New report reveals increase in reports of racist incidents in 2019

The cover of the INAR report on incidents of racism in Ireland in 2019.

In a newly published report the Irish Network Against Racism (INAR) has revealed that it received 530 reports of racism in 2019. Included in this are reports of discrimination, hate crime, hate speech, incitement to hatred, and physical assaults. 

Authored by Dr. Lucy Michael, the report also links the increase of racist incidents to the rise of the far right in Ireland. It argues that the activities of the far right online “brought about a marked increase in volume, intensity and vehemence of online hatred, hate activity and incitement”.

Assault and hate speech

Published on 18 March, the Reports of racism in Ireland 2019 from INAR details the reports it received in 2019 via its iReport tool. This allows people to report racism via an online form. 

In the new report INAR reveals that it received 530 reports in 2019. Amongst this, 122 related to what it called “Criminal offences”. Incidents of discrimination accounted for 111 reports with INAR receiving 174 reports regarding hate speech. A further 130 reports around “other recordable racist incidents” were made. 

This marks an increase of 140 from 2018 which saw 390 reports made that year.

The report also details cases of physical assault on minorities as well as threats made against them. In one case it’s divulged that two Muslim boys were physically assaulted after they had been harassed over a period of months. What’s more,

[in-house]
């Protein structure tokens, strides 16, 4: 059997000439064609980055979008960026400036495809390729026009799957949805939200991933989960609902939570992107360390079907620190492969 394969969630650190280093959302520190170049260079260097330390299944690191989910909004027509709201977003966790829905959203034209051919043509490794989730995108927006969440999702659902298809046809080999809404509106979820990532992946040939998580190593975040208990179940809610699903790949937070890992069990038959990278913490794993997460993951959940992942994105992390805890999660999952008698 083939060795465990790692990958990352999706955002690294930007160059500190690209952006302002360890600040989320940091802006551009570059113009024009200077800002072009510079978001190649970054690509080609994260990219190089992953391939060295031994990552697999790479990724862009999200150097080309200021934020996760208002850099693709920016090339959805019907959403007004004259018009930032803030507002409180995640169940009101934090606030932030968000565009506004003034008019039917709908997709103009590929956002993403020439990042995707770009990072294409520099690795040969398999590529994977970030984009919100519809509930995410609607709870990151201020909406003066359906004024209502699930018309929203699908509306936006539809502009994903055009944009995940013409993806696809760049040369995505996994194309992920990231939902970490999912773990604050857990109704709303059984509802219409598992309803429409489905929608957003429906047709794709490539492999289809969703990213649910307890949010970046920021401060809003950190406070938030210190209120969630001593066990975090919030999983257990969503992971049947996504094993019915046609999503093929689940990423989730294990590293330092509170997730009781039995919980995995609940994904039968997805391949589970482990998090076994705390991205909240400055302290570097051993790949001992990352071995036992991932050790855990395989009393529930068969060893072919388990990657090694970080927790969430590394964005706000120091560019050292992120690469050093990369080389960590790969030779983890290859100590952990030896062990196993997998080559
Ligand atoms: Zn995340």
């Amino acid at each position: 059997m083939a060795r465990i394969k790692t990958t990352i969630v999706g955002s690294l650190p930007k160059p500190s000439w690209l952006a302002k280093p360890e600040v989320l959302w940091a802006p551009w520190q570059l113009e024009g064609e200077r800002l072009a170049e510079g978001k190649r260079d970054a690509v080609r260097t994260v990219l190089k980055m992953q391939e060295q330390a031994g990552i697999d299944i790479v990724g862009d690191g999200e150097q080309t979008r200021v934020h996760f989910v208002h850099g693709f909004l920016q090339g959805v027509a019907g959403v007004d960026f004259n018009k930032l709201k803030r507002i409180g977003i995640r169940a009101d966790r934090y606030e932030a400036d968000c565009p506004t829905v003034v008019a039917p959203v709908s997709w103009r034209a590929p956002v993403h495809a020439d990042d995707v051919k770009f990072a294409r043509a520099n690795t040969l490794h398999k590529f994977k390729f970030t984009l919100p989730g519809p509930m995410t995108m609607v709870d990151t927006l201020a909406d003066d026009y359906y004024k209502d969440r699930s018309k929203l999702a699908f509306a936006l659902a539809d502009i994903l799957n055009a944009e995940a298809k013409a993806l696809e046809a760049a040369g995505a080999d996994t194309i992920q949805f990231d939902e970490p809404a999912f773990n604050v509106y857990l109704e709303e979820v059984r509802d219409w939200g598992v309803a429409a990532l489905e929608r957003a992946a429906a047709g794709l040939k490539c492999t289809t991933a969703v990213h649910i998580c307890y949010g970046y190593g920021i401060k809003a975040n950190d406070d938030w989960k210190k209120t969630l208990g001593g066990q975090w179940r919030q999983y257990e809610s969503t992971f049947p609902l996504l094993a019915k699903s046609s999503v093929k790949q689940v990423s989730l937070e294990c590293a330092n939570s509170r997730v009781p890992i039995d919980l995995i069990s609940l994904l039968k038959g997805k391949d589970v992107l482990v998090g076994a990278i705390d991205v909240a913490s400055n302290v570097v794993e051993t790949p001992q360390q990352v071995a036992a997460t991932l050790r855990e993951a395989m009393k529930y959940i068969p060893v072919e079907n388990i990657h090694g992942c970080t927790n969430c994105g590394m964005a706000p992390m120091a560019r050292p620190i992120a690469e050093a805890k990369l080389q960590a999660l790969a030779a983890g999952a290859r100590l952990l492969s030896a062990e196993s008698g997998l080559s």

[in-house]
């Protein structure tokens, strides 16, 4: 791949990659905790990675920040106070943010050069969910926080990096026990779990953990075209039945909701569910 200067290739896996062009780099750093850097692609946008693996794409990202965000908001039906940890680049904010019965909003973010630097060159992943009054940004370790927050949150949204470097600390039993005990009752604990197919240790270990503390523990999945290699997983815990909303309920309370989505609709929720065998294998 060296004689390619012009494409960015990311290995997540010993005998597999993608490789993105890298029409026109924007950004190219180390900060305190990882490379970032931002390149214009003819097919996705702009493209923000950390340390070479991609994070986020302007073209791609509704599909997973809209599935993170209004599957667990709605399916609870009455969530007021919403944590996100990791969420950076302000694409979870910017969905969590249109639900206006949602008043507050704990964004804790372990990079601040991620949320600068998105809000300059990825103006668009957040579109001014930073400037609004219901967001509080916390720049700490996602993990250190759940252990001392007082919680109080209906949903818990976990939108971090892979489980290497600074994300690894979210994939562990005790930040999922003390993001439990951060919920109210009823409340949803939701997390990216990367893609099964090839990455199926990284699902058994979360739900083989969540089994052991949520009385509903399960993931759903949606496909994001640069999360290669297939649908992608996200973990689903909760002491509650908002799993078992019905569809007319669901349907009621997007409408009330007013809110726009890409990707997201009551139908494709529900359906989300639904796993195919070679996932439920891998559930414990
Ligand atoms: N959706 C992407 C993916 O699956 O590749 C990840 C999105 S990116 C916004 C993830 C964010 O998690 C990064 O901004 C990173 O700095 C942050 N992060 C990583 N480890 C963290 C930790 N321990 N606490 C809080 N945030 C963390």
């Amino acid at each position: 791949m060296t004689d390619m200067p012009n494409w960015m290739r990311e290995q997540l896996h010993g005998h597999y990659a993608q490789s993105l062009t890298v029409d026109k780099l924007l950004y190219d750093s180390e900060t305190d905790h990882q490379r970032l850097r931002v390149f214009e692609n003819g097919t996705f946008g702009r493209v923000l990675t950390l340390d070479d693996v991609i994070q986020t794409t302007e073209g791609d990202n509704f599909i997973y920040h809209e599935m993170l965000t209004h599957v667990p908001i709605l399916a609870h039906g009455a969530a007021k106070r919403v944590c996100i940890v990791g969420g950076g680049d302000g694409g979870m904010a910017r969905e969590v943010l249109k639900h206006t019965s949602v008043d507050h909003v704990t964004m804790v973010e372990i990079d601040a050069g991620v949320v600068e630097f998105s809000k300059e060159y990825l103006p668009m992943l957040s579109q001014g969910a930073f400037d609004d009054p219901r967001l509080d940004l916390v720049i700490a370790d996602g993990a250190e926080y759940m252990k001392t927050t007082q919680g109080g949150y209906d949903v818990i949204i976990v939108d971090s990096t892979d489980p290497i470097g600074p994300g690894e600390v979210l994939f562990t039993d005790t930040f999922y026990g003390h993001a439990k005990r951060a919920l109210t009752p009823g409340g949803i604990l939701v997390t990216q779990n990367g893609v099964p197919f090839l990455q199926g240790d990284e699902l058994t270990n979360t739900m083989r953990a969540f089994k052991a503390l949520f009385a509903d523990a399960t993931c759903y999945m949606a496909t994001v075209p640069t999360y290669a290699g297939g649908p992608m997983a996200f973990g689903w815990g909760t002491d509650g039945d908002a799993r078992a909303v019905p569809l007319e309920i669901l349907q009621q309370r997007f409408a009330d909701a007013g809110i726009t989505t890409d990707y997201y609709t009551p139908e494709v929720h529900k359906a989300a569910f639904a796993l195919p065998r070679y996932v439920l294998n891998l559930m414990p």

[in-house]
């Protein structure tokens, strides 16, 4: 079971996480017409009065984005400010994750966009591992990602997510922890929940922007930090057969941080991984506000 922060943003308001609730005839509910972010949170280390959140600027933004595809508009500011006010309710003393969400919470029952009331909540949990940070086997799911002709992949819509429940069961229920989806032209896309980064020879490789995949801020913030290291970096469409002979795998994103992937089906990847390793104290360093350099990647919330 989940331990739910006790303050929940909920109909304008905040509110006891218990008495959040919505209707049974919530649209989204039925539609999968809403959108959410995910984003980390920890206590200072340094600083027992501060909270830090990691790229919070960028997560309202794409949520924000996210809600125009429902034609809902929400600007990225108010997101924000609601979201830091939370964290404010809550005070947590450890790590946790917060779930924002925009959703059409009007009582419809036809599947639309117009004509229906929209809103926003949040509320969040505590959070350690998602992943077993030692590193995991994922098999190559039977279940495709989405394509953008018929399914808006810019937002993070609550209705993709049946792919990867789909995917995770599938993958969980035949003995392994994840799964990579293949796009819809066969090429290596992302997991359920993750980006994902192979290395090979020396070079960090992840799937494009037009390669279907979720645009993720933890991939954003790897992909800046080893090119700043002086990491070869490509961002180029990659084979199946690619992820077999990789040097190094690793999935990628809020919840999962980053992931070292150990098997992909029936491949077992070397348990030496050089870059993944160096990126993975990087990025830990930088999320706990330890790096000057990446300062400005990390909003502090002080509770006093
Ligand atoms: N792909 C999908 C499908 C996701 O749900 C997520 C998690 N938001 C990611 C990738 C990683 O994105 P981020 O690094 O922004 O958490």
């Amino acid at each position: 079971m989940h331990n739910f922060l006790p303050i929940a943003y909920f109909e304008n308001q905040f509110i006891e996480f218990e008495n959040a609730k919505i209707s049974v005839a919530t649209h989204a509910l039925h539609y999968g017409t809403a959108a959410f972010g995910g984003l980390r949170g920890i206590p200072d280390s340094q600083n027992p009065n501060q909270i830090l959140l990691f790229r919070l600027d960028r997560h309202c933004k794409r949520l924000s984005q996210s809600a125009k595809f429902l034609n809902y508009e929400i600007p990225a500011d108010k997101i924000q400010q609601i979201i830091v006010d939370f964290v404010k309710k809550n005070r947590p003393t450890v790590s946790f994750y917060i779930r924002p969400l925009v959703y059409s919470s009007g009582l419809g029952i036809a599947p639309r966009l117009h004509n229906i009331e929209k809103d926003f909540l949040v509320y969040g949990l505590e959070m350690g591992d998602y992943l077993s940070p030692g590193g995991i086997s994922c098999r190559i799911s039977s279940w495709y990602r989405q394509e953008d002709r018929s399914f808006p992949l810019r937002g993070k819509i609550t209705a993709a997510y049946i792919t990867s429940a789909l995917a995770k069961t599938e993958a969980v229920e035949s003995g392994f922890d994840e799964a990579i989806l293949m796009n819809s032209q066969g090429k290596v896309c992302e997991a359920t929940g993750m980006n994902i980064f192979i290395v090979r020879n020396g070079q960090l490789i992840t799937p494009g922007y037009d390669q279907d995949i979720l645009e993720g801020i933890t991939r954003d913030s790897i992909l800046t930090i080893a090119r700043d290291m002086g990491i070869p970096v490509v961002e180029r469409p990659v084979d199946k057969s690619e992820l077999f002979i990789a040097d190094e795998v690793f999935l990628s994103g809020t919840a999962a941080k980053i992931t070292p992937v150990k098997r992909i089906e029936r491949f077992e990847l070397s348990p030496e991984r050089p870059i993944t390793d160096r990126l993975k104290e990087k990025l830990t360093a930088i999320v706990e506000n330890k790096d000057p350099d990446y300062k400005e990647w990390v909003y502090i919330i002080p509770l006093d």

They are too scared to report to the Gardaí and feel it would not be taken seriously. Their mother reported: “Since then boys have been isolated, no friends. They have been to counselling and are not the same boys they once were. They are very sad.”

A poster created by INAR which details the key findings of its latest report.

“Key trends”

INAR also noted a number of “key trends” in its findings. It recorded the “highest ever number of racist assaults” as well as the “highest rate of repeat harassment cases to date”. The organisation also disclosed that there continues to be “low rates of trust” in the gardaí. And it has gotten reports of the gardaí engaging in racial profiling.

Another trend INAR detailed is the

Growth in the number of far-right websites and social media identities, particularly targeting asylum seekers and refugees, but also young people of African background and/or Muslim faith.

Highlighting racist comments made by Irish politicians, INAR declared that this also “emboldened” far-right activists and YouTubers. And as a result, these groups “saw an opportunity to shift discourse around minorities to the right”. 

INAR also argued that “we can’t afford to treat these phenomena as ephemeral”. It had previously insisted that there “is a cause for deep concern” around online hate speech in Ireland.

 Featured image via INAR – Screenshot


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